Modernization of gov’t hospital raises fears of privatization

Raisa Serafica
Patients and health workers of the Philippine Orthopedic Center are worried that a modernization plan will lead to the end of charity in government hospitals

MANILA, Philippines –  Susan and Mario Maniego have lived in a hospital for most of their married life. For the past 17 years, Susan has looked after her husband Mario, a paralytic confined at  the Philippine Orthopedic Center. The generosity of kind individuals and donors served as Mario’s second lifeline.

Mario, 49, is suffering from a spinal cord injury he got from a spinal operation in November 1996.  He is completely paralyzed and bed-ridden–dependent on respirators and oxygen tanks for his survival.

The Maniegos outstanding debt amounts to almost a million pesos. Their expenses for the past 17 years were sourced from donations and grants given by kind individuals, groups and politicians. Susan tends to her husband daily and has not been able to find work. 

If she were given a choice and all the means available, Susan would gladly take Mario home.  However the medication assistance needed by Mario for homecare service costs more than the family could afford.

“Hindi naman pwede na umuwi kami ng machine lang. Kailangan ng oxygen refill, tapos ng pagbayad sa kuryente sa respirator. Kailangan din ng kama na recliner, tapos pati ang mga antibiotics niya, saan kami kukuha nun?”  Susan explained. (We just can’t go simply go home. We need oxygen refills and the funds to pay for the electricity consumed by the respirator.  We also need a recliner bed, not to mention his antibiotics.)

Currently, the Maniegos get by thanks to the free accommodation and oxygen refills given to them by the Philippine Orthopedic Center (POC).  However, the free services they receive may end one day, threatened by a shift in the government’s healthcare policy.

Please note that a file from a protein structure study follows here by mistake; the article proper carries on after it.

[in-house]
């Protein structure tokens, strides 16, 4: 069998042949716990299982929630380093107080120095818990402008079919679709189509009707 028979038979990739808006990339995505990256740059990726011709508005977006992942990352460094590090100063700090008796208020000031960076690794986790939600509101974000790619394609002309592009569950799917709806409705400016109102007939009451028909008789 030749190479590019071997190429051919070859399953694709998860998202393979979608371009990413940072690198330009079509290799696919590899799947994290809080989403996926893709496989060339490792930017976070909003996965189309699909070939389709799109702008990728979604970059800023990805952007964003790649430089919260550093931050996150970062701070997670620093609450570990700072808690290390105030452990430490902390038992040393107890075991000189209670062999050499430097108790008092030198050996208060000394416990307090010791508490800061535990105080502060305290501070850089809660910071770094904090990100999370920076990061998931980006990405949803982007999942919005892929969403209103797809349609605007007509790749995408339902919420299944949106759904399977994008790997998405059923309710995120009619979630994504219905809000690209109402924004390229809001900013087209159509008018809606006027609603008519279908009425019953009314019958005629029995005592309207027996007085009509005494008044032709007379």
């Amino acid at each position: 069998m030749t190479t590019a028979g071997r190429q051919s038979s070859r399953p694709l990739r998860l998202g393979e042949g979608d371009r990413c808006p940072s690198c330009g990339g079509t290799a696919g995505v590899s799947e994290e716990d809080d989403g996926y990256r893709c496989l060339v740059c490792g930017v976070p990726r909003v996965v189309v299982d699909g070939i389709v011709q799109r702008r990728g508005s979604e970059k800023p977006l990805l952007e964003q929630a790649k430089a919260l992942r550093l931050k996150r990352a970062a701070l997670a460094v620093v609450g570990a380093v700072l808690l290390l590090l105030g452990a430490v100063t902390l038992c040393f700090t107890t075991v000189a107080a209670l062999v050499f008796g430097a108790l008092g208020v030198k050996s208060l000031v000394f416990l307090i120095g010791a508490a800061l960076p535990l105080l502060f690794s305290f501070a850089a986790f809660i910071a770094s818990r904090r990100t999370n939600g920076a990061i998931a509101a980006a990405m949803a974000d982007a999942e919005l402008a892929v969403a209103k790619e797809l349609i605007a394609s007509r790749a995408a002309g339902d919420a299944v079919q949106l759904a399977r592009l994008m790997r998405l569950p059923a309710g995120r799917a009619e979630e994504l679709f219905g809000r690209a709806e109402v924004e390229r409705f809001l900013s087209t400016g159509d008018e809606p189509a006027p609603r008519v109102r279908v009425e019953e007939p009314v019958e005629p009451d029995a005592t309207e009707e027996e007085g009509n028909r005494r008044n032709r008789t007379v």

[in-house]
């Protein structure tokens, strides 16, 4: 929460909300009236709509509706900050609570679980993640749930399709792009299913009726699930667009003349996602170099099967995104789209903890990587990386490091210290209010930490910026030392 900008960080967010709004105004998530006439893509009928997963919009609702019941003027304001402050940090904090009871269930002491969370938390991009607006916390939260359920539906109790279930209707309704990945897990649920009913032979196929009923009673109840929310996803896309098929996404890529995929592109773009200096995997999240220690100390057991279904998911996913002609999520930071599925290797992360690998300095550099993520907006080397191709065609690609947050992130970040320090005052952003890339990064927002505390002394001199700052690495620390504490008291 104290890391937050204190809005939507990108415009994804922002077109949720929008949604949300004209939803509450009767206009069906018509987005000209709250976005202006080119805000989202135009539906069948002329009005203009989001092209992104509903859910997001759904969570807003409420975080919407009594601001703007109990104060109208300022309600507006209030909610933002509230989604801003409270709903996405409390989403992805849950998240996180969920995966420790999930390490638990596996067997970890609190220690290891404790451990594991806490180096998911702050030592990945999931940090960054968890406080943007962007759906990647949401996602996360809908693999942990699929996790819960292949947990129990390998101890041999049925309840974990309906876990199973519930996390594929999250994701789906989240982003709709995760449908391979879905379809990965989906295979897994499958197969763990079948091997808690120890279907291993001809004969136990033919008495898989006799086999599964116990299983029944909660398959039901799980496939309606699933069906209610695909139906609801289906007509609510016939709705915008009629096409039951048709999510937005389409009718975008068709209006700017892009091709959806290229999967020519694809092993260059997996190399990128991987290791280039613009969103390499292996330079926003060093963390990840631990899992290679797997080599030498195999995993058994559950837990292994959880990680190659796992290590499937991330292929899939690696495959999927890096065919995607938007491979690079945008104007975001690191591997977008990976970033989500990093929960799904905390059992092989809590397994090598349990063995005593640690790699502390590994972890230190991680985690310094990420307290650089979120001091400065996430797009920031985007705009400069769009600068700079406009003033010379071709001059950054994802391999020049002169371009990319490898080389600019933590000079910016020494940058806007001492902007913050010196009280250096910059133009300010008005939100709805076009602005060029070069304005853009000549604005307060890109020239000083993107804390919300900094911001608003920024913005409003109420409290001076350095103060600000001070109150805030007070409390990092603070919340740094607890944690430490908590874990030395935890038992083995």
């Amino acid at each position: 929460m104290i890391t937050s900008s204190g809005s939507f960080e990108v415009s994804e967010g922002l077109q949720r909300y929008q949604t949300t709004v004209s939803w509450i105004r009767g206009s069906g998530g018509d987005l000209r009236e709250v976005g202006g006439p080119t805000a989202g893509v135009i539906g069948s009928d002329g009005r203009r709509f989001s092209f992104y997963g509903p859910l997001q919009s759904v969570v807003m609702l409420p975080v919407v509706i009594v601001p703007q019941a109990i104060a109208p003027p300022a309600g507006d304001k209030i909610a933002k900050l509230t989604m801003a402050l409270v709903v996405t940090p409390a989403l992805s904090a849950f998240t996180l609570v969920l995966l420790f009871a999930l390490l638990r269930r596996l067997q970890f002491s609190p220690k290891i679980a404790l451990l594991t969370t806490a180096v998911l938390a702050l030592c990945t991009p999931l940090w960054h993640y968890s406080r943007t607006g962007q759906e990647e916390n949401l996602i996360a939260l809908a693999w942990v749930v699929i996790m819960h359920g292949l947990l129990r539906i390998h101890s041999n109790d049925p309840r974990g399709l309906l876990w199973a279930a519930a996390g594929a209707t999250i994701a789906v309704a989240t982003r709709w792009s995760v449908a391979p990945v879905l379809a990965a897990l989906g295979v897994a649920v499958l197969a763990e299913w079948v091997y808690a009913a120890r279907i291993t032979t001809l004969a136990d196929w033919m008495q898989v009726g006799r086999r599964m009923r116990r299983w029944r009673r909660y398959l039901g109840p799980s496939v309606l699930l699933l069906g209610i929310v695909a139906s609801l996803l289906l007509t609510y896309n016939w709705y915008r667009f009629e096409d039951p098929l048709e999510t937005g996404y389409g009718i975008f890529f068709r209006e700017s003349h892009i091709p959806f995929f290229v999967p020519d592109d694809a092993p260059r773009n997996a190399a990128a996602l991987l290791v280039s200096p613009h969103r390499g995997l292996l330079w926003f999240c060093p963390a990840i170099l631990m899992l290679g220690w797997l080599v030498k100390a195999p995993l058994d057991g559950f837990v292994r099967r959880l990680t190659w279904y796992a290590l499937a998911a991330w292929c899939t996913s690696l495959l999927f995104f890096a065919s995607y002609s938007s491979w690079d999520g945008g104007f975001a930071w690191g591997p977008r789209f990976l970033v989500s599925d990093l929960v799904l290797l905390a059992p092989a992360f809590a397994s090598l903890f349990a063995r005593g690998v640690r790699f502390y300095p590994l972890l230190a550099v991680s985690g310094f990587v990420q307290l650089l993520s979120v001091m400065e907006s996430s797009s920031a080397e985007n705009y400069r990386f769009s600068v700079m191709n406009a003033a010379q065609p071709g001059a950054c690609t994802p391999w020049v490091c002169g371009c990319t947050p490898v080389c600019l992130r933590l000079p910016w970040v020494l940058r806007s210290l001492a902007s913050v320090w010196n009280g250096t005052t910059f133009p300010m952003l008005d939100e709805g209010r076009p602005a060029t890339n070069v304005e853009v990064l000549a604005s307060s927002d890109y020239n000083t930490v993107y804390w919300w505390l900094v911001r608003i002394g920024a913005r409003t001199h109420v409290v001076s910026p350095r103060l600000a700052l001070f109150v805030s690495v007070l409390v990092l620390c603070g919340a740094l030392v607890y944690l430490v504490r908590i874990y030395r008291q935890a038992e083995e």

BED RIDDEN.  Susan Maniego tends to her husband who is confined in the Philippine Orthopedic Center.  Photo contributed by Susan Maniego


In 2010, President Benigno S. Aquino launched his administration’s public-private partnership (PPP) program, aimed at funding big ticket projects that the government could not otherwise fund alone. 

“Mula sa public private partnerships na ito, lalago ang ating ekonomiya at bawat Pilipino makikinabang,” Aquino proclaimed in his first State of the Nation Address (SONA). (Through public-private partnerships, the country’s economy will grow and every Filipino will benefit.)

For the health sector, a plan to modernize the Philippine Orthopedic Center (MPOC) is in the works. 

Under the MPOC project, the government is set to enter a build-operate-transfer (BOT) arrangement with the private sector 

The winning bidder of the P5.69 billion project will build and run a new hospital that will be called the “Center for Bone and Joint Diseases, Trauma and Rehabilitation Medicine,” replacing the 68-year old Philippine Orthopedic Center.

The contract, which will run for 25 years and can be renewed, is expected to pave the way for upgrades in the facilities and services of the hospital. 


Why the need for a new hospital?

Constraints and Issues

Solutions Facilitated by New Facility


(only 70%-75% of Sanctioned capacity)

Private sector operational efficiencies to improve capacity utilization

to 90-95% beds


(lower than ideal)

Improved Staff-to-Bed ratio and reduced discharge period


(only primary and secondary services)